Today the G7 leaders will have a brief summit to discuss the situation at Crimea and in Ukraine. There are obvious differences between the U.S. and most European reactions so far. What would be a European approach to the current situation?
It is sometime said that America is from Mars and Europe is from Venus. There is some truth in it. Europeans are less likely to approve use of military force in conflicts than the U.S. is. Many – including myself – will argue that military force is not an acceptable instrument at all and that there are only few extreme circumstances that would rectify the use of military force.
This European stance has it roots in the last century which brought two devastating wars to Europe with millions killed, countries destroyed and lasting hatred between countries as result. This remains a strong lesson for most Europeans and guides the European reaction to conflicts. This lesson is even more present in 2014 as it is 100 years after World War I started. Comparing today to 1914 was already all over in the media even before the conflict around Crimea started.
With military force being no option the strategy from a European viewpoint has to focus on 2 things: stabilise Ukraine and reduce energy dependency.
First focus has to be Ukraine itself. The land has to be stabilised and it has to be made sure that there is no new excuse for Putin to deplore further actions.
This means on one hand support to avoid a financial collapse of the country and to boost growth. This will be highly unpopular in most countries, especially after all support that has been already given over the last years within the EU. But the people in Ukraine need a perspective. One reason for the support for Putin in some parts of the country is that Russia simply promises money and a better pay. Yes – it is an autocratic system, less freedom etc – but you have to keep Maslow and his pyramid of needs in mind. People are poor and their first need is food and safety. If there is no credible perspective for the future it just makes it easier for whoever has an interest to do so to set them up against the central government and to create an unstable situation. Et voila – here comes the excuse for Putin for a new intervention.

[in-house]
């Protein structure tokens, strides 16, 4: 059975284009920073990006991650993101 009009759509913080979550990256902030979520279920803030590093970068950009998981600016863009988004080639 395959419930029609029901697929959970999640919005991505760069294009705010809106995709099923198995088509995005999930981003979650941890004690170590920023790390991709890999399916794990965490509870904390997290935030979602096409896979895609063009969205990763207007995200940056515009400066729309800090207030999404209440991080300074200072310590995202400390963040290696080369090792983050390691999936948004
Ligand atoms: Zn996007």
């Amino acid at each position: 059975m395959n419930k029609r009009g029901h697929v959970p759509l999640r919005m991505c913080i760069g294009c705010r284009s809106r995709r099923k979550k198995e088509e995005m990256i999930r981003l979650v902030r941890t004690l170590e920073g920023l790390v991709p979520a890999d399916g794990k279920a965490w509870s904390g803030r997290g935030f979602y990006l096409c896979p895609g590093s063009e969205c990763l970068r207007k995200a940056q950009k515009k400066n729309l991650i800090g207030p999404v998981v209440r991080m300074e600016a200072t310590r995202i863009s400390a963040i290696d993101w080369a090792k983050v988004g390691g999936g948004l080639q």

On the other hand, there has to be a credible protection of minority rights in Ukraine. Sending OSCE observers was a good first step. Next should be changes to the Ukrainian constitution to enshrine the rights of (ethnic) minorities. And this can very well be a condition for the aid given. It should also be discussed to transform Ukraine into a more federal state with more freedom for the regions to create their own policies. This will help to reduce the potential for future propaganda about “threatened minorities”.
The second focus has to be energy. Europe is still quite dependent on Russian oil and gas. That makes it vulnerable for blackmailing. Efforts should be increased to reduce its (and Ukraine’s) dependency on Russian oil and gas. There are no short term solutions for this but it has to become a focus. This can also be supported by the U.S. by exporting LNG to Europe but has mainly be driven by own gas exploration, diversification of sources for import and – last but not least – more renewable sources. This will have two effects: Russia will be less able to hold Europe hostage and it will hurt Russia’s economy, showing that the annexation of Crimea has a price for Russia.
Yes, all this would mean to accept that Crimea has been annexed by Russia. Official recognition can be withheld but in reality only military force would reverse the situation for now – and this is not an option for Europe. But it has to be clear that this will not go without consequences. Some of those will be diplomatic and some economic, as e.g. importing less gas and oil from Russia and the already implemented blacklist of some Russians.
But the most important thing for now is to avoid any new excuses for Russia for any new land grab in Ukraine. This is also to avoid that we might reach a point of no return. Focus for now is de-escalating the situation and avoiding any new aggressive steps. Russia will at the end pay a price for this action – being more isolated in the future and having less economic power. Furthermore Ukraine will now turn westwards. With that Putin managed himself to castrate his vision of a revival of the union of former Soviet states and to reduce the Russian sphere of influence.
(This is a blog version of my earlier article at CDN on this)